But you know what? If Jonah took the time and hard work to write a detailed, flushed out more academic style book about the cliches and deceptions that underly contemporary liberalism few would probably read it and its impact would be much smaller. This is in many ways a problem of popular perception and so perhaps that is where the battle must be fought. But I would have loved a more fully geeked-out version. Just sayin’ …
So what is TOC about? Basically, it is about how the left seeks to sneak in ideology, and poor thinking, by laying claim to science, pragmatism, rationality and just plain goodness via an assortment of cliches, catch phrases and pithy statements.
As Jonah explains
Pragmatism is the disguise progressives and other ideologues don when they want to demonize competing ideologies.
For Goldberg ideology is not an insult. Everyone has an ideology. Whether you call it a worldview or first principles or fundamental assumptions or political philosophy or framework or whatever, we all start somewhere when we seek to make decisions, make policy or judge actions and outcomes. This is ideology.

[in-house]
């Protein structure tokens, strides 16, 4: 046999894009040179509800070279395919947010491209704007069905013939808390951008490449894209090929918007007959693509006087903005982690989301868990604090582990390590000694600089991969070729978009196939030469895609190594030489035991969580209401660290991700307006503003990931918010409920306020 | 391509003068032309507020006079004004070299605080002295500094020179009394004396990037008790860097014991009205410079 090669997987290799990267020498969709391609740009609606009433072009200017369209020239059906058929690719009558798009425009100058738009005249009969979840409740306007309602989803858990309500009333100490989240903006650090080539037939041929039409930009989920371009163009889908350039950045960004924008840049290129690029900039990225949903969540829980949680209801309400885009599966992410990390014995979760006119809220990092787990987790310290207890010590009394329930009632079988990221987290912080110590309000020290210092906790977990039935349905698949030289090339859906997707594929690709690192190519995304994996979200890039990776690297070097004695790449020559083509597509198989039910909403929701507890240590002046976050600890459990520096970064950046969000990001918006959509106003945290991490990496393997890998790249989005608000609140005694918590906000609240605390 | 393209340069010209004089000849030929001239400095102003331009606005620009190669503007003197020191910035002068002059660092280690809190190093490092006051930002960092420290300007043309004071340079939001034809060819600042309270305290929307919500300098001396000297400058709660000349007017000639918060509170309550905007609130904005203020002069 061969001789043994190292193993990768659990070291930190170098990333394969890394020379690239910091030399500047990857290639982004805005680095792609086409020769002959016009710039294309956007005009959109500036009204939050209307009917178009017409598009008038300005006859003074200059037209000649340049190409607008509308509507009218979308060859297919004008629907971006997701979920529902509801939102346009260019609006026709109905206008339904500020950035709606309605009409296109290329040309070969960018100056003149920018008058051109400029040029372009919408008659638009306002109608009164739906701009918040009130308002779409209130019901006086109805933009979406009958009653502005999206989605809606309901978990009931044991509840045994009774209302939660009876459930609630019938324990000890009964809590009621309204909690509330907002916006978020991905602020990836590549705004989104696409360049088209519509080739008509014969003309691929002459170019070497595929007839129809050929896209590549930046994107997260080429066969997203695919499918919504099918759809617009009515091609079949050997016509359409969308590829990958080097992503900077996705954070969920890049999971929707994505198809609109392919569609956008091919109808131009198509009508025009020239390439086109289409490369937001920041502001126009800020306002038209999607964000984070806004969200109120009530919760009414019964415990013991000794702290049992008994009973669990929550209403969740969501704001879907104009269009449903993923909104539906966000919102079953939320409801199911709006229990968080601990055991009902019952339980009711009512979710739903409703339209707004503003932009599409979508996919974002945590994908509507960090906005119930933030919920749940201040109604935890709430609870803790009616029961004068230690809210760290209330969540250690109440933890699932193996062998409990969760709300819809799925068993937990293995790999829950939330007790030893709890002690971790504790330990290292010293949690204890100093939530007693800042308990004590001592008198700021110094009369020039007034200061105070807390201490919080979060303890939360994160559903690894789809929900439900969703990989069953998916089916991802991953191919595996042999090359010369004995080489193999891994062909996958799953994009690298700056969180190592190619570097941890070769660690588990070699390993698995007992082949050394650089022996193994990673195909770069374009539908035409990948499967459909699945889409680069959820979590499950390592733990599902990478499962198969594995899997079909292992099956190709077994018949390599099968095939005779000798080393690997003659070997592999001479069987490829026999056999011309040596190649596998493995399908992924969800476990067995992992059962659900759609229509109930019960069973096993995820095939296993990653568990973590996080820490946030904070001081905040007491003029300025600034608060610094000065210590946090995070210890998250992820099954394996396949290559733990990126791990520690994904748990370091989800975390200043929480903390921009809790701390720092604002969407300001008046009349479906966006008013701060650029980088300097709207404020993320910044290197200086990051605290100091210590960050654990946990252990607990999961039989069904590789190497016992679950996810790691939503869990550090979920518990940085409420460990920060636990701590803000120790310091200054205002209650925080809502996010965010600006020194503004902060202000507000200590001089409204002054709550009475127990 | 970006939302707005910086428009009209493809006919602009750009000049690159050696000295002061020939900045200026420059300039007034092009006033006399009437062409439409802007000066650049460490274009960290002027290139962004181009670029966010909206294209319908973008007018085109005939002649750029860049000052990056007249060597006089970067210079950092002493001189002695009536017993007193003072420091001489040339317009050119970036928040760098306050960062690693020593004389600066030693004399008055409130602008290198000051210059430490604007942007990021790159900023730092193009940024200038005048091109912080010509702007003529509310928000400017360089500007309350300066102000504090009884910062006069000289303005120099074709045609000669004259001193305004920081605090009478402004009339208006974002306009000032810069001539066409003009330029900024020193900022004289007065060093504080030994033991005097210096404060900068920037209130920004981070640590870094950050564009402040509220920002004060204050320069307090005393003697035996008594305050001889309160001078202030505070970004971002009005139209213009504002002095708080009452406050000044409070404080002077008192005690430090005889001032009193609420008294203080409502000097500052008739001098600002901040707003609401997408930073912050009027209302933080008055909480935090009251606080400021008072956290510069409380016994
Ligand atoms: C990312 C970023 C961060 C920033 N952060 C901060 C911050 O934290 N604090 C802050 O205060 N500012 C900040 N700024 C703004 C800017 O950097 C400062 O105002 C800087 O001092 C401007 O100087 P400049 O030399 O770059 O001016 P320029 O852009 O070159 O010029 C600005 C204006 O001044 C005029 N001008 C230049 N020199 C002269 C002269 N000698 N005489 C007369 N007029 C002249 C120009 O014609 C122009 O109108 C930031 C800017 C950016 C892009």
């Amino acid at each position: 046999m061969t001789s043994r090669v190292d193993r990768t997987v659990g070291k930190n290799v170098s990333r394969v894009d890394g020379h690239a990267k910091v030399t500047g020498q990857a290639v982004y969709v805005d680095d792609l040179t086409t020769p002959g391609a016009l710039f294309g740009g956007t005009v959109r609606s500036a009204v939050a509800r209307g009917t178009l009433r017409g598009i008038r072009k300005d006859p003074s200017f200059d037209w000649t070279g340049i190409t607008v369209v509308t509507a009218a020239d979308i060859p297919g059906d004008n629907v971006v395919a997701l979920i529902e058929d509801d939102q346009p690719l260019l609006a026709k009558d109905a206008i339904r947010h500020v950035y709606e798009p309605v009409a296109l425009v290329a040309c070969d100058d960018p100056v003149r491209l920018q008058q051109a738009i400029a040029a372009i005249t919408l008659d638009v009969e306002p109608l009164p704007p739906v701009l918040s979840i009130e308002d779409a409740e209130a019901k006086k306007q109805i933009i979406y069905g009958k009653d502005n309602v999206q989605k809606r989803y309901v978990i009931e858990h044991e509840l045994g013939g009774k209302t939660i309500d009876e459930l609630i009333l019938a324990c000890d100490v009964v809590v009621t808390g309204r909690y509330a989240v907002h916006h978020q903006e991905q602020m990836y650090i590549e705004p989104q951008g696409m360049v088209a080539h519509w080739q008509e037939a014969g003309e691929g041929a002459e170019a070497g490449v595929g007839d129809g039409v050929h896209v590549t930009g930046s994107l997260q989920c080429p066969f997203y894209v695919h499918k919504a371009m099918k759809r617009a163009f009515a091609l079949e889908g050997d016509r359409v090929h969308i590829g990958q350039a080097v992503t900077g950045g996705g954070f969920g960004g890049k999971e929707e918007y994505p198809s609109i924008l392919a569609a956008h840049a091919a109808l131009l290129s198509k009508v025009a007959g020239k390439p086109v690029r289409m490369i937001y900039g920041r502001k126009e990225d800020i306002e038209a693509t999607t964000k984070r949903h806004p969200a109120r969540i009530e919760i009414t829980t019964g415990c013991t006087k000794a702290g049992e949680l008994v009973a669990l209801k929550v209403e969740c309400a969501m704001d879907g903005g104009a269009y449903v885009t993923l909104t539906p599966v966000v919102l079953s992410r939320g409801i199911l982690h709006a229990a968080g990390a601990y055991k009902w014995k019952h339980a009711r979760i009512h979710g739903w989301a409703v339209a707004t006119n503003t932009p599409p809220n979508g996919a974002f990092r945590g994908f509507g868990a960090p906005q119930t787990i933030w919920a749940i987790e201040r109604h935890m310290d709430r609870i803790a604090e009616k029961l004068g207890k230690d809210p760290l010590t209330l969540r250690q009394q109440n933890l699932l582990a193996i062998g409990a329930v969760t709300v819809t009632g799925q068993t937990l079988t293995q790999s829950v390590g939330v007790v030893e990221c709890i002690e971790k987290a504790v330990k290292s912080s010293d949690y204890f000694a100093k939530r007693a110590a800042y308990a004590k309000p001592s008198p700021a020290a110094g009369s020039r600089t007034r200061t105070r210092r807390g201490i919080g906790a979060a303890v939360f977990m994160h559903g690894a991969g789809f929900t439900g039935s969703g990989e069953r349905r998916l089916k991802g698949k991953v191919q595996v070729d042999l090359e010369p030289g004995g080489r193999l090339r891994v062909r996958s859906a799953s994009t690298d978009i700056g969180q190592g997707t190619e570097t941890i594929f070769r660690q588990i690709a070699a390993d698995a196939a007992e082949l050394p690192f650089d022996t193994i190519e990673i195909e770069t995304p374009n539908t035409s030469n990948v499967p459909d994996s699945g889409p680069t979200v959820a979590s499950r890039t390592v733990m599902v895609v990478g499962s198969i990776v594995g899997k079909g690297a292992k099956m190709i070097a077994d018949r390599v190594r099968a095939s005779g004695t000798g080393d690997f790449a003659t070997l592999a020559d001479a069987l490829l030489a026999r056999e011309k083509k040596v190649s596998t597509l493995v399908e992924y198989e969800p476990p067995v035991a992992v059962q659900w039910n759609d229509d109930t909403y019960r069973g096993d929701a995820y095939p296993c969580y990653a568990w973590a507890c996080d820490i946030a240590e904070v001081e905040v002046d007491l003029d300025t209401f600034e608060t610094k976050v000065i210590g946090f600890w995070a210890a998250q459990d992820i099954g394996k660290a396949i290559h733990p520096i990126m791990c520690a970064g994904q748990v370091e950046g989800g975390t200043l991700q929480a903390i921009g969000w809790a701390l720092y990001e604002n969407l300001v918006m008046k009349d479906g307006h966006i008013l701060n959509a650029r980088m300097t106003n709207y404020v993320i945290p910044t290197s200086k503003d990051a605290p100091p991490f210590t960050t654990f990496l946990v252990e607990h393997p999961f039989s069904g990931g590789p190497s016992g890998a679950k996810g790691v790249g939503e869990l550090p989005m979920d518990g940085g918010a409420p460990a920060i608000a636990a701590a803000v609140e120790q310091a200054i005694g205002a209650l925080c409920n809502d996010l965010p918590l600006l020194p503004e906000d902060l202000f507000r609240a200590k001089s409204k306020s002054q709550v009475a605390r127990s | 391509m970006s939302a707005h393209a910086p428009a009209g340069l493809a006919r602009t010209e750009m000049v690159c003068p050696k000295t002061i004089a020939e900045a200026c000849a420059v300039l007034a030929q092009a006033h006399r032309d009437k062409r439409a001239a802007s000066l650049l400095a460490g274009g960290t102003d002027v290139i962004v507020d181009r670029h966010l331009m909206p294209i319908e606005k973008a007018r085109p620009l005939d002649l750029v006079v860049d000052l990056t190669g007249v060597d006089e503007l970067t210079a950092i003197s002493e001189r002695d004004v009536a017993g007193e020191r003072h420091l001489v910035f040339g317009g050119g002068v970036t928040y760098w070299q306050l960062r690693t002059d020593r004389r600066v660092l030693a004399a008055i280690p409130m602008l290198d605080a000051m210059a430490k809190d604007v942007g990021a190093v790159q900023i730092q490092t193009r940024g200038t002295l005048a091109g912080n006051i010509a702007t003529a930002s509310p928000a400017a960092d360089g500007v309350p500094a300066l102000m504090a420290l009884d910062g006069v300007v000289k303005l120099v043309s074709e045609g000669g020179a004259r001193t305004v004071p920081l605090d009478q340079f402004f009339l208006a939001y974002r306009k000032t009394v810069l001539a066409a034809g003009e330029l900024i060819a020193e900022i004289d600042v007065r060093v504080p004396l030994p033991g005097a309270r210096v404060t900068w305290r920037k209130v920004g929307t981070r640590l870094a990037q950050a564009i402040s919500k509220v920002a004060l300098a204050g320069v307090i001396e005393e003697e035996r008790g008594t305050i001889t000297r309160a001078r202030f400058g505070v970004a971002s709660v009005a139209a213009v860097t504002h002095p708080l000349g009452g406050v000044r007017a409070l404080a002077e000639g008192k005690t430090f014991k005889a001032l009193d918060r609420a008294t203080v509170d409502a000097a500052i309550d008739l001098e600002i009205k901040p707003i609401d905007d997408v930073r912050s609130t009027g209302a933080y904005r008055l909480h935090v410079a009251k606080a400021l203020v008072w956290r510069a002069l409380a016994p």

Perhaps contra Russell Kirk, and other in the traditionalist or Burkean school, modern conservatives embrace ideology (at least of this type). We argue about conservatism versus libertarianism, about paleocons versus neocons, about Ayn Rand versus William F. Buckley, about Kirk versus Frank Meyer (OK maybe just me on this one), etc. We pride ourselves on arguing from bedrock principles and ideas.
The left in contrast is supposedly about what works. Study the facts and find the solution, right?
Hogwash, says Goldberg. Progressives have a deep-and often dark-intellectual history that continues to influence their thought and policy prescriptions to this day. But those roots don’t sell quite as well today, and they have some larger implications that the public might not accept, so the left chucks it all in the closet and pretends it doesn’t exist.
The point of TOC, in my opinion, is to help conservatives recognize this history and behavior and engage the left, forcing them to own their history and admit their ideology. I also think there are a few lessons for the right in the book.
First, both history and ideas matter. Conservatives must be ever vigilant in defending their ideas and history from the encroachment of these liberal urban legends. In chapter after chapter Jonah shows how these concepts and catch phrases are built on faulty history and ideological bias. The historical background has been so warped as to produce a meaning in public discourse that is the exact opposite of what actually happened and was intended.